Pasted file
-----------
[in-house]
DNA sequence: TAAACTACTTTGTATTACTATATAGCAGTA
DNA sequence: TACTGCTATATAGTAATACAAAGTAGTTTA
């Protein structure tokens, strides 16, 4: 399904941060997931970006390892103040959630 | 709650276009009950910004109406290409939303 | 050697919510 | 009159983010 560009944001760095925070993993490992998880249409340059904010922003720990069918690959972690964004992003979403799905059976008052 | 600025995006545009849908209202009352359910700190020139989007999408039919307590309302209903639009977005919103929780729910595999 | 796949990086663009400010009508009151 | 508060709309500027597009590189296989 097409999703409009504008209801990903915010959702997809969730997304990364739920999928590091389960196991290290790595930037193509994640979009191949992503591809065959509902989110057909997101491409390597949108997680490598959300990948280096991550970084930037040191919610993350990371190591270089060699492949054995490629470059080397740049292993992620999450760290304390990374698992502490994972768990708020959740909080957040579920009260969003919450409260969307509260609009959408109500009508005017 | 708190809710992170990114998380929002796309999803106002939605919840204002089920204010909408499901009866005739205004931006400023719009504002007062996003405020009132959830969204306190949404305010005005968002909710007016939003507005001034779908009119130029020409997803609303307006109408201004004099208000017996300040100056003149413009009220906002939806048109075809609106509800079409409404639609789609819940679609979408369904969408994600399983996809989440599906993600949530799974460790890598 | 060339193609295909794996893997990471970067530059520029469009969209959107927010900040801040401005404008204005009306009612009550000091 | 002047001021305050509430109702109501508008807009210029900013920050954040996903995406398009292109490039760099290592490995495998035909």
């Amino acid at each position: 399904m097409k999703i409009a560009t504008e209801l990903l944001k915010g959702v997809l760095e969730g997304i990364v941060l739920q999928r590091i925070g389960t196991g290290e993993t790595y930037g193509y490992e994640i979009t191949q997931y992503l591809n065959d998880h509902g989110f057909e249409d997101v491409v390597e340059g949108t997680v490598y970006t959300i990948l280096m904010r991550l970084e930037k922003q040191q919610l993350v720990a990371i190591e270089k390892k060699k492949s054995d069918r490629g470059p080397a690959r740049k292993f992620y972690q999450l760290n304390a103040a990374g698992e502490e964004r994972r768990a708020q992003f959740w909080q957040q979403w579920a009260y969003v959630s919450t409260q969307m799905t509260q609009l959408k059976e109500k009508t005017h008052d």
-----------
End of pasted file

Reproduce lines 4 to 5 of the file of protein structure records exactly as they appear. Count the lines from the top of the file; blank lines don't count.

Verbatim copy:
């Protein structure tokens, strides 16, 4: 399904941060997931970006390892103040959630 | 709650276009009950910004109406290409939303 | 050697919510 | 009159983010 560009944001760095925070993993490992998880249409340059904010922003720990069918690959972690964004992003979403799905059976008052 | 600025995006545009849908209202009352359910700190020139989007999408039919307590309302209903639009977005919103929780729910595999 | 796949990086663009400010009508009151 | 508060709309500027597009590189296989 097409999703409009504008209801990903915010959702997809969730997304990364739920999928590091389960196991290290790595930037193509994640979009191949992503591809065959509902989110057909997101491409390597949108997680490598959300990948280096991550970084930037040191919610993350990371190591270089060699492949054995490629470059080397740049292993992620999450760290304390990374698992502490994972768990708020959740909080957040579920009260969003919450409260969307509260609009959408109500009508005017 | 708190809710992170990114998380929002796309999803106002939605919840204002089920204010909408499901009866005739205004931006400023719009504002007062996003405020009132959830969204306190949404305010005005968002909710007016939003507005001034779908009119130029020409997803609303307006109408201004004099208000017996300040100056003149413009009220906002939806048109075809609106509800079409409404639609789609819940679609979408369904969408994600399983996809989440599906993600949530799974460790890598 | 060339193609295909794996893997990471970067530059520029469009969209959107927010900040801040401005404008204005009306009612009550000091 | 002047001021305050509430109702109501508008807009210029900013920050954040996903995406398009292109490039760099290592490995495998035909």
């Amino acid at each position: 399904m097409k999703i409009a560009t504008e209801l990903l944001k915010g959702v997809l760095e969730g997304i990364v941060l739920q999928r590091i925070g389960t196991g290290e993993t790595y930037g193509y490992e994640i979009t191949q997931y992503l591809n065959d998880h509902g989110f057909e249409d997101v491409v390597e340059g949108t997680v490598y970006t959300i990948l280096m904010r991550l970084e930037k922003q040191q919610l993350v720990a990371i190591e270089k390892k060699k492949s054995d069918r490629g470059p080397a690959r740049k292993f992620y972690q999450l760290n304390a103040a990374g698992e502490e964004r994972r768990a708020q992003f959740w909080q957040q979403w579920a009260y969003v959630s919450t409260q969307m799905t509260q609009l959408k059976e109500k009508t005017h008052d």